Estonia has demonstrated that it takes defense and security policy seriously, focusing its defense policy on improving defensive capabilities at home while maintaining the ability to be a strategic actor abroad. Procurements are expected to rise to $210 million by 2020.178 One recent joint procurement is with neighboring Finland to acquire 12 South Korean–built howitzers by 2021.179 Over the next few years, Estonia will increase from one to two the number of brigades in its order of battle; it also is making efforts to increase its rapid reaction reserve force from 18,000 to 21,000 troops by 2022.180 This increase and modernization includes the recently created Cyber Defence League, a reserve force that relies heavily on expertise found in the civilian sector. In 2017, in an explicit step to strengthen their bilateral relationship, Estonia and the U.S. signed a defense cooperation agreement that builds on the NATO–Estonia Status of Forces Agreement to further clarify the legal framework for U.S. troops in Estonia.181

Latvia. Latvia’s recent military experience also has been centered on operations in Iraq and Afghanistan alongside NATO and U.S. forces. Latvia has deployed more than 3,000 troops to Afghanistan and between 2003 and 2008 deployed 1,165 troops to Iraq. In addition, Latvia has contributed to a number of other international peacekeeping and military missions. These are significant numbers considering that only 5,310 of Latvia’s troops are full-time servicemembers; the remainder are reserves.182

In July 2016, Latvia’s Parliament approved a new National Defense Concept that builds on the 2012 iteration to chart a path to a bright future for the Latvian National Armed Forces. The document clearly defines Russia as a threat to national security and states that “[d]eterrence is enhanced by the presence of the allied forces in Latvia.”183 The concept lays out a plan for the future that is described as “strengthening the operational capability of the National Armed Forces, the further integration of the National Guard within the Armed Forces, strengthening the Special Tasks Unit (special operations forces), as well as boosting early-warning capabilities, airspace surveillance and air defense.”184

Latvia plans that a minimum of 8 percent of its professional armed forces will be deployed at any one time but will train to ensure that no less than 50 percent will be combat-ready to deploy overseas if required. In 2017, Latvia spent 1.7 percent of GDP on defense, a 22 percent increase over 2016.185 The government has stated that the NATO benchmark of 2 percent of GDP in defense spending will be met by 2018, and the National Defense Concept lays out a plan to spend no less than 20 percent of the budget on new equipment.186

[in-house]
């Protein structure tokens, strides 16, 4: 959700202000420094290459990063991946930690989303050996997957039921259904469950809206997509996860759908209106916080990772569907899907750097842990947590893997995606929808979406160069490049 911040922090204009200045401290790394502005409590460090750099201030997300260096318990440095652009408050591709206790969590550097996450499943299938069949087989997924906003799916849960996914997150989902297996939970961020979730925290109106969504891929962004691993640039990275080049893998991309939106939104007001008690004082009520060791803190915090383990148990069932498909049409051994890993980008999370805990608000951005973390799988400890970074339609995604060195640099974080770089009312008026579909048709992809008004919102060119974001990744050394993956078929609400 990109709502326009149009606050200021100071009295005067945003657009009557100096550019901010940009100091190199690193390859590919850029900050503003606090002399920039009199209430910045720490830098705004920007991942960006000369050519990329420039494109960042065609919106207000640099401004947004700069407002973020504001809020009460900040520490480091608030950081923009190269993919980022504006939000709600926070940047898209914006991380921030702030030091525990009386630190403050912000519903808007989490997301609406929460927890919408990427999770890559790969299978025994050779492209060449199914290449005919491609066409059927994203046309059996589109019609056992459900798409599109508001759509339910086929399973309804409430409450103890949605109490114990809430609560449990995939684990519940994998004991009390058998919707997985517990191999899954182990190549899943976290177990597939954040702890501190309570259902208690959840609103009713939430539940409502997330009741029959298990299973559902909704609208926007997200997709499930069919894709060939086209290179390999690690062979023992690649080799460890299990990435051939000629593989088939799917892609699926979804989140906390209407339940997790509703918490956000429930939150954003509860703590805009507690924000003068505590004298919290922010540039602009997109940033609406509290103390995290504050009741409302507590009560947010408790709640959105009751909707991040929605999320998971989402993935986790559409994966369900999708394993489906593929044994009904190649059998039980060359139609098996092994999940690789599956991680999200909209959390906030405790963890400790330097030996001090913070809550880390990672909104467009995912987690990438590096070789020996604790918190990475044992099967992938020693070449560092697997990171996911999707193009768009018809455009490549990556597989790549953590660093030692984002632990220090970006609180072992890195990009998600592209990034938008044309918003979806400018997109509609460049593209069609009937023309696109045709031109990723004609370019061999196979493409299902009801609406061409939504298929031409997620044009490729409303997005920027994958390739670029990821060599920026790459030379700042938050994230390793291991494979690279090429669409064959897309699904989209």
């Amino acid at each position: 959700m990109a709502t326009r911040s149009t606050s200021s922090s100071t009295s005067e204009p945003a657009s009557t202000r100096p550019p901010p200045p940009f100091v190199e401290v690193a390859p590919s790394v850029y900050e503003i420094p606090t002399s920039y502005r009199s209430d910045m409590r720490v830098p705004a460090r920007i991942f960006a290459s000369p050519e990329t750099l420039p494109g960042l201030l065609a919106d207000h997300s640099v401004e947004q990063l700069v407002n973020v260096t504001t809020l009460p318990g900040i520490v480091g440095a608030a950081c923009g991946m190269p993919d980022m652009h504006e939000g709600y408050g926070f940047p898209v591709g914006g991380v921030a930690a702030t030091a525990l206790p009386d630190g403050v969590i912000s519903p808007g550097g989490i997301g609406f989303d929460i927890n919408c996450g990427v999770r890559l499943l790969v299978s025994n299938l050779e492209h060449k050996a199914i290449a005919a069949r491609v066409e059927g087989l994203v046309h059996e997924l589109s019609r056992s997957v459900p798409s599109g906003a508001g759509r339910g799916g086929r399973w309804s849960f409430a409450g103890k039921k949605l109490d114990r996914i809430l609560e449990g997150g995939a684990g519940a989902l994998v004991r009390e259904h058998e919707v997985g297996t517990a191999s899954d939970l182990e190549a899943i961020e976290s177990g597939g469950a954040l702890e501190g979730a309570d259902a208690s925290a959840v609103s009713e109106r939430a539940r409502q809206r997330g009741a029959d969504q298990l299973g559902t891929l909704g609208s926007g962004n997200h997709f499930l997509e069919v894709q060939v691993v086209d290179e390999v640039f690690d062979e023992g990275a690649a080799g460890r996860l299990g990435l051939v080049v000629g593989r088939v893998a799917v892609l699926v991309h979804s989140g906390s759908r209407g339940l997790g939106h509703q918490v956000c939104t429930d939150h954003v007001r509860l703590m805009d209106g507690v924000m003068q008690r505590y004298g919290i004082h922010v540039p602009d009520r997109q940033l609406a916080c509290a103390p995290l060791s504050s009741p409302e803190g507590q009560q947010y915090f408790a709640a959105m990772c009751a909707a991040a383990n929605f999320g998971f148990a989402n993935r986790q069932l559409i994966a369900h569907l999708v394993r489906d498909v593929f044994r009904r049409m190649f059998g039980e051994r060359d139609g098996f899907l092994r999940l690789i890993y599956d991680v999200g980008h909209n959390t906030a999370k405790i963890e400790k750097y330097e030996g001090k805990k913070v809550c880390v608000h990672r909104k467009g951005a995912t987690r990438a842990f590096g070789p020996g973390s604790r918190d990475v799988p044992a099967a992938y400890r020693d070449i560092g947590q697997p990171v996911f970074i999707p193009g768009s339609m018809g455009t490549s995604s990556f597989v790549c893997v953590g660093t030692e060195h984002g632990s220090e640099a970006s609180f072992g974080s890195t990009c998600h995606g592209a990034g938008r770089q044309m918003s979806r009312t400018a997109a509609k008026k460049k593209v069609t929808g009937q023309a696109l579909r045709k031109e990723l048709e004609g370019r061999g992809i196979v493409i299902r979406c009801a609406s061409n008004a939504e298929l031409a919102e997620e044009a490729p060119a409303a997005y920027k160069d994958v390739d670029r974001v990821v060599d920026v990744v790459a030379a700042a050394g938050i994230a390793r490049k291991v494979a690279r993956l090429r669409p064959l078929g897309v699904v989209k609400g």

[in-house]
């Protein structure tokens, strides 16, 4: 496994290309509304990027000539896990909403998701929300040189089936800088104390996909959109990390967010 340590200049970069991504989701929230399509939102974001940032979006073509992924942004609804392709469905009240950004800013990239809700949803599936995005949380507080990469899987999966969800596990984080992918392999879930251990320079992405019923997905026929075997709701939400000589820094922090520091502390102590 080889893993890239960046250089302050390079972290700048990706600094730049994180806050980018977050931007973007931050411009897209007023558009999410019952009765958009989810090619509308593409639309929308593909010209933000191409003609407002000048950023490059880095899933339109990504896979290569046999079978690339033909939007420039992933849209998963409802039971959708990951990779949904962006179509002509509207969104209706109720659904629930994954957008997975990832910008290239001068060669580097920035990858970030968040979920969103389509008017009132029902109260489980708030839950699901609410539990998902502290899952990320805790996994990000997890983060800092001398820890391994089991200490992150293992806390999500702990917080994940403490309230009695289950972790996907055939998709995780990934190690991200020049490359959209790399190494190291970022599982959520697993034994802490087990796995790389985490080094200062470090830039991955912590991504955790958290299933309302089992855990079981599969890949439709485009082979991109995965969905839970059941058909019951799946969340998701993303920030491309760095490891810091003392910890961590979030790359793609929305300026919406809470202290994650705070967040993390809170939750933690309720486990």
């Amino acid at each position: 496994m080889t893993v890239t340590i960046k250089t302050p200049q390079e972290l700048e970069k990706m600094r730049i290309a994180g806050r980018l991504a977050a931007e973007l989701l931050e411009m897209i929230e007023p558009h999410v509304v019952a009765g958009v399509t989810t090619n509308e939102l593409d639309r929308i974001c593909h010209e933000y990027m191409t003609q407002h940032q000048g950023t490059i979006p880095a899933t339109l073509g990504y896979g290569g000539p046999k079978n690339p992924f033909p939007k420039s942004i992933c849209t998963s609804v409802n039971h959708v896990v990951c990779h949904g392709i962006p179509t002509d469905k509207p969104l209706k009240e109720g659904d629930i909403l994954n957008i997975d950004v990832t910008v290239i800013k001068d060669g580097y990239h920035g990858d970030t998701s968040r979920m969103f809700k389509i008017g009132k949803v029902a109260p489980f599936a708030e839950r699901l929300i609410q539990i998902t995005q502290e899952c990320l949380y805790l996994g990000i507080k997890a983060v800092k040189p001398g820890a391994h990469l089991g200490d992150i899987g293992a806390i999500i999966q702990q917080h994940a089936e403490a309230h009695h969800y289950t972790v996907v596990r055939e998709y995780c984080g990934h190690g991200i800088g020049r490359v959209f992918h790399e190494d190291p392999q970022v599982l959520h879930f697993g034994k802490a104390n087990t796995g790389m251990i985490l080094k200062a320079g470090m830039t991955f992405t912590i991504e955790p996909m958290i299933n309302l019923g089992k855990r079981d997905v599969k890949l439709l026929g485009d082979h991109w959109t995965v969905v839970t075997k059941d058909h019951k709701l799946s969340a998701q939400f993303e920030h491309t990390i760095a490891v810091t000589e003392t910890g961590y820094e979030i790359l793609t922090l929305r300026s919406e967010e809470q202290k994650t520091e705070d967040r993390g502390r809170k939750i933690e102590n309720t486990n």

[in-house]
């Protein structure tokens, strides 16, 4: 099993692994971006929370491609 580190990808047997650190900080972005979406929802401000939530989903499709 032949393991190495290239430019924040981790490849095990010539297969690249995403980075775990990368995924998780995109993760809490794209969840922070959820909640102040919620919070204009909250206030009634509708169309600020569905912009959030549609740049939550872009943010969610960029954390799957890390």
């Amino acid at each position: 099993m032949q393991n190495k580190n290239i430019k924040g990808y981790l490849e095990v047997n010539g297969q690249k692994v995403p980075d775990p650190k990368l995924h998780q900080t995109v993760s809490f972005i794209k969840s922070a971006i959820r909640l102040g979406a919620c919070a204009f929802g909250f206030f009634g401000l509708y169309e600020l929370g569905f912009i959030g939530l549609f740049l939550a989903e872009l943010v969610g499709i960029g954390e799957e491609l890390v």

Lithuania. Lithuania is the largest of the three Baltic States, and its armed forces total 17,030 active-duty troops.187 Lithuania has also shown steadfast commitment to international peacekeeping and military operations. Between 1994 and 2010, more than 1,700 Lithuanian troops were deployed to the Balkans as part of NATO missions in Bosnia, Croatia, and Kosovo. Between 2003 and 2011, Lithuania sent 930 troops to Iraq. Since 2002, just under 3,000 Lithuanian troops have served in Afghanistan, a notable contribution divided between a special operations mission alongside U.S. and Latvian Special Forces and command of a Provisional Reconstruction Team (PRT) in Ghor Province, making Lithuania one of only a handful of NATO members to have commanded a PRT. Lithuania continues to contribute to NATO’s KFOR and Resolute Support Missions.188

Lithuanian Defense Minister Raimundas Karoblis has stated that Russia’s propaganda campaign against Lithuania is a serious threat: “There are real parallels with Crimea’s annexation [from Ukraine]…. We are speaking of a danger to the territorial integrity of Lithuania.”189 In April 2017, a Lithuanian security services exercise sought to counter a scenario in which Russian special operations forces infiltrated Lithuania after a train traveling through the country broke down and “little green men” disembarked.190 Also in April, U.S. forces trained with Lithuanian troops with the goal of integrating U.S. forces and capabilities into Lithuanian defense planning.191 Lithuania’s most recent intelligence service threat assessment stated that upgrades to Russia’s military in neighboring Kaliningrad mean that an invasion of a Baltic country can be launched in as little as 24 hours, sharpening Baltic State concerns about NATO’s Article 5 commitment to member states.192